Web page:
Sine Mora review

Sine Mora  - 1098474

Seeing as how we won’t be getting another good “bullet hell” shooter for the next few months (Rising Star Games will release Cave’s Akai Katana over the summer), fans of the not-so-traditional shooter line are searching for anything to bide their time with.  Fortunately, the lunatics over at Grasshopper Manufacture (and I say that with a positive spin) have finally released its long-awaited Sine Mora this week on Xbox Live Arcade.  With a manic story, an interesting new time-stopping/rewinding mechanic and a challenge that’s perfect for die-hard “shmup” fans, it’s definitely a game worthy of your attention.

sine mora

The game revolves around a group of furry-like animals that are trying to stop an evil force from wasting the planet in an act of genocide.  But rather than take itself seriously (or, dare we say it, take the Star Fox route), Grasshopper injects the conversations with bits of humor and a whole lot of cursing — which explains the game’s Mature rating.  The story is passable for what it is, but you can always skip through it by holding down the left trigger button, getting to the shooting action you crave.

And what action it is.  Sine Mora delivers enemies in droves, from laser-shooting wall turrets to big glow worms that spew radioactive goo to huge bosses that fill the entire screen, threatening to cut you with an enormous buzz saw or trying to whip you into a frenzy with their tentacles.  You’ll need every ounce of firepower you can get your hands on, or you’ll die real quick.  There are also interesting segments where you’ll have to move quickly, such as hiding out in a field of garbage to avoid being fried by guarding lasers.  (Beware, though, as it moves quickly through the walls.)

Rather than relying on a traditional shield system, Sine Mora gives you a countdown timer.  Each second ticks away in real time, and you also lose seconds depending on how much damage you take.  You can always refill the clock by killing enemies or picking up extra icons.  In addition, you’re able to slow down time in instances, avoiding an otherwise impossible field of gunfire or getting close enough to a boss to do some real damage without a quick retaliation.  It’s this tactic that makes Sine Mora stand apart from other shooters, and it gets real tricky in the later stages when everyone is literally out to get you.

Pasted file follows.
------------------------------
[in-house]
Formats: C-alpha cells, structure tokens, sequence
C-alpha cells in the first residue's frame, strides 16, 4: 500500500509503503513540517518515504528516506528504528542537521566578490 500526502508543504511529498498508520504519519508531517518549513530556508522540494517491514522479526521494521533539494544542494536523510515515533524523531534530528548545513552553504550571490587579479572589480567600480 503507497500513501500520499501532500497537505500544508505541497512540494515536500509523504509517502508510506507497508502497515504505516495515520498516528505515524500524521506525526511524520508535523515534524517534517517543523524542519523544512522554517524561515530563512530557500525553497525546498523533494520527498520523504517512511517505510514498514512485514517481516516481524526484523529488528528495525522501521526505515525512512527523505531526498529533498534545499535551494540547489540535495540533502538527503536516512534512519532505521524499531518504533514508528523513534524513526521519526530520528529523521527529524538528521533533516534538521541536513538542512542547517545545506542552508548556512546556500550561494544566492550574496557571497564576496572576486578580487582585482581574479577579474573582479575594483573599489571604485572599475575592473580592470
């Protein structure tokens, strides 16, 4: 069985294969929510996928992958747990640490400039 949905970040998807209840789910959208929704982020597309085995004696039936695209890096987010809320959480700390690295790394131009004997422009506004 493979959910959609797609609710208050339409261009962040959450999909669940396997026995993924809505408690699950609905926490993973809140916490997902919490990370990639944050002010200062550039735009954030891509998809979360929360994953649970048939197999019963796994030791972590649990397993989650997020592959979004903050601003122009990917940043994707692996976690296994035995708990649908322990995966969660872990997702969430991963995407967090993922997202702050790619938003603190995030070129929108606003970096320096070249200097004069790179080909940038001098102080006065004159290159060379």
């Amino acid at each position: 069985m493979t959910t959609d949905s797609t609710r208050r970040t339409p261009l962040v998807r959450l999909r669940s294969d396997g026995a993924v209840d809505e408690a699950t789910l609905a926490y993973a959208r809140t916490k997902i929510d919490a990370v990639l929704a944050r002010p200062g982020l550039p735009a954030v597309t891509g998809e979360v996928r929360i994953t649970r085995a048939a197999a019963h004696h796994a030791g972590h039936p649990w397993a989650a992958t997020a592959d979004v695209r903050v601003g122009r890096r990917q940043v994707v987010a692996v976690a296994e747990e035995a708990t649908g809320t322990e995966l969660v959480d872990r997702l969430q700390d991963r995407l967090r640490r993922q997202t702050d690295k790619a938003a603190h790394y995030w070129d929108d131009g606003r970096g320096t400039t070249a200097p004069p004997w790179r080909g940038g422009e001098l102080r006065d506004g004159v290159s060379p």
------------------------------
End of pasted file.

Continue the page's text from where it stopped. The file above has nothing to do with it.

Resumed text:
Along with a traditional Story Mode, Grasshopper and Digital Reality (the game’s publisher) have also included an Arcade Mode, where most denizens of “bullet hell” shooters will dwell.  Here, you’re introduced to an even bigger challenge, with unrelenting boss attacks and all sorts of gunfire.   It’s just what the doctor ordered when it comes to fulfilling your fix.  What’s more, online leaderboards let you challenge against other players, so you can see who comes out on top and try to match them.

The game also includes a great Boss Training mode, so you can find weaknesses quicker on the enemies you unlock, as well as a Score Attack mode, which is self-explanatory.  That’s really about it, but, honestly, that’s more than the traditional shooter offers.  We’ll take it.

Sine Mora looks better than most shooters, thanks to devoted 3D level design (even if it plays in a 2D way), beautiful ship details (the bosses are incredible) and a fast frame rate, even when everyone is literally shooting at you.  Likewise, the music has its own little special flair to it, soothing the ears and making this troubled world a little more believable than it would stand on its own.  The sound effects are made up of explosions and pilot jibber-jabber, but it fits the game in its own charming way.

With its huge difficulty scale and limited continues, Sine Mora won’t be a favorite on everyone’s list, but if you’re a fan of “shmups” or just need something to get through the breezy first days of spring, this game is for you.  Featuring a number of modes, online leaderboards, and enough action to get your bullet fix with, it’d be a sin — or rather, a Sine — to be without it.

What the heck is a Sine, anyway?

[Reviewed on Xbox 360]

Great

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Robert Workman
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